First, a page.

School Nurses and School-Based Health Centers: A Conversation with Paula Fields

Paula and her granddaughter at a concert, enjoying sugar-free icy slushes

Paula Fields, MSN, BSN, RN is a senior program manager at the School-Based Health Alliance. 

First, tell us about yourself!

I am a nurse, a mom, a MiMi of a Type 1 diabetic grandchild, and a fierce advocate for children and school-based health care! I’ve worked to establish and grow school-based health centers for over 20 years in my home state of West Virginia.

It’s easy to confuse the roles of school nurses and school-based health centers (SBHCs), though we know that both are critical parts to improve student health outcomes. Can you shed some light on the differences between school nurses and school-based health centers?

To answer that question, I first have to smile. You see, when I first started my life’s work of establishing and growing SBHCs many years ago, even I didn’t understand the role of school nurses and vice versa! We tried to figure out each other’s respective roles as we worked together—all while  keeping the students as our focus. What we learned? The importance of the three “C’s”: cooperation, coordination, and collaboration. Since that time I’ve had the pleasure of interacting both personally and professionally with a host of school nurses. As I’ve worked with school nurses more and more, I’ve come to add a few other words to the three “C’s”: appreciation, courtesy, and respect.

First things first: school nurses are responsible for managing the daily health needs of ALL students. Terms such as Free Appropriate Public Education, IEPs, 504s, care plans, immunization compliance, and health promotion come to mind. As I mentioned, I have a granddaughter with Type I diabetes and it’s challenging for me to care for her, even with my nursing background. She has an insulin pump, continuous glucose monitor, and more alarms and needed interventions than I could ever have imagined. She’s the only child I provide care for—and believe me, it’s hard! If it’s so difficult to provide care to only one little girl, you can imagine the difficulty and scope of the work that school nurses do by serving ALL students… including those with health conditions like my granddaughter. For students needing medical care, school nurses can refer them to a school-based health center.

School-based health centers serve over 3,000 schools across the nation. Located in or on school grounds, SBHCs provide primary health care among other things. SBHC providers differ from school nurses in that they can diagnose and treat illnesses, prescribe medications, and may also provide oral, behavioral, and vision care. SBHCs work cooperatively with the school, school nurses, and parents. They also work with—but don’t replace—a student’s primary care provider.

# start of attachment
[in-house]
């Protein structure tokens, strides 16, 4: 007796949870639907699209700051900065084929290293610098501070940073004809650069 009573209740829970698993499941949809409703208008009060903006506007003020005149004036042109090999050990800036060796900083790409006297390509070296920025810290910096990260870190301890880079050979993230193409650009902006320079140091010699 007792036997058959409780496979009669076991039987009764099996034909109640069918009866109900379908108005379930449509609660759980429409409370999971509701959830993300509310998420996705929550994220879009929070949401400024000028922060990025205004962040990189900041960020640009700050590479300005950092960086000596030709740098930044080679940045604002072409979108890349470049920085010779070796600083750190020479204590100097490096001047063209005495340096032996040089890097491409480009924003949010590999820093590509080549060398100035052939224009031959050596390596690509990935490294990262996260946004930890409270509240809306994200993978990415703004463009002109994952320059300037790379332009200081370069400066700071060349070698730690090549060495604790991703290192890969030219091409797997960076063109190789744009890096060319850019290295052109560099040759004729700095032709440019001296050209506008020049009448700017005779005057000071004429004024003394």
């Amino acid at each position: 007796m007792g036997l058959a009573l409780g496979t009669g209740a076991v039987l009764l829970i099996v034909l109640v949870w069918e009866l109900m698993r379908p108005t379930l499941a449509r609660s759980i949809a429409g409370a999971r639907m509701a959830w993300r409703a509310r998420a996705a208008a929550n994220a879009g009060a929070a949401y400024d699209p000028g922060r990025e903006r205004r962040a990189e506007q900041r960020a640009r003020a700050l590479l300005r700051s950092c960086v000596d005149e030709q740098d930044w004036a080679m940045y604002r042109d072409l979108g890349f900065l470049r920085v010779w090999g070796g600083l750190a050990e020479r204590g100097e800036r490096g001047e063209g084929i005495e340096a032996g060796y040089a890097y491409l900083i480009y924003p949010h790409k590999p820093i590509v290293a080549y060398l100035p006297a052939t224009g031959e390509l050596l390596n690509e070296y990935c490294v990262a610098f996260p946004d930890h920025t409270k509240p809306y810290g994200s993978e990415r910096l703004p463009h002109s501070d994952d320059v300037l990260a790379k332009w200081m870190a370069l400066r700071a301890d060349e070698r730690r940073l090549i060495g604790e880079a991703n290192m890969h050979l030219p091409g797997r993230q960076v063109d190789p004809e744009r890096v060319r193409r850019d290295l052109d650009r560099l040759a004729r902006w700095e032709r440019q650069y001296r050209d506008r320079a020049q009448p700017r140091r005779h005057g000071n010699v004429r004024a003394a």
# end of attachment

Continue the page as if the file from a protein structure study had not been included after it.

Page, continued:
As working parents, we were fortunate that our children attended a middle and high school with an SBHC. The SBHC worked with us and our children’s pediatrician to ensure our children received the care they needed.

One time, I remember I was working in another state (championing SBHCs) and their dad was working in an underground coal mine. I received a call. “Mom, I have pink eye.” I responded, “Ok, what can I do for you? I’m in another state, Dad can’t leave work, and your pediatrication is an hour away.” My child responded, “I’ll go to the SBHC!”

I could not help but feel proud. You see, this is a prime example of how having access to services at school teaches students how to navigate the health care system, take ownership of their well-being, and become independent. My child visited the SBHC and was diagnosed with conjunctivitis. But the care didn’t even stop here! The SBHC contacted his pediatrician and  called in a prescription to the pharmacy. The prescription needed to be paid for and picked up, but neither my husband nor I could leave work. And here’s the incredible part: the SBHC and school nurse worked together, paid for, and picked up the prescription. Ultimately, my child saw a provider, was prescribed medication, and received treatment before either of us as parents could have secured care. I’m telling you—our children win when we work together!

It sounds like both school nurses and school-based health centers have the same goal in mind: making sure students are healthy and ready to learn. What does having a school-based health center in addition to a school nurse make possible?

The bottom line is that students benefit when SBHCs and school nurses work together. This collaboration enhances continuity of care through information sharing and even saves the school dollars as students progress toward graduation. Working together yields multiple benefits: improving access to care, reducing student absences, increasing classroom seat time, decreasing parent/guardian missed work time for visits, and improving students’ health and academic outcomes, to name a few.

Research shows that school nurses and SBHCs lead to improvements in education and health outcomes for our nation’s children, and it’s important to know that one does not replace the other.

I wholeheartedly believe that healthy students are better learners, that it takes a village, and we’re stronger together.

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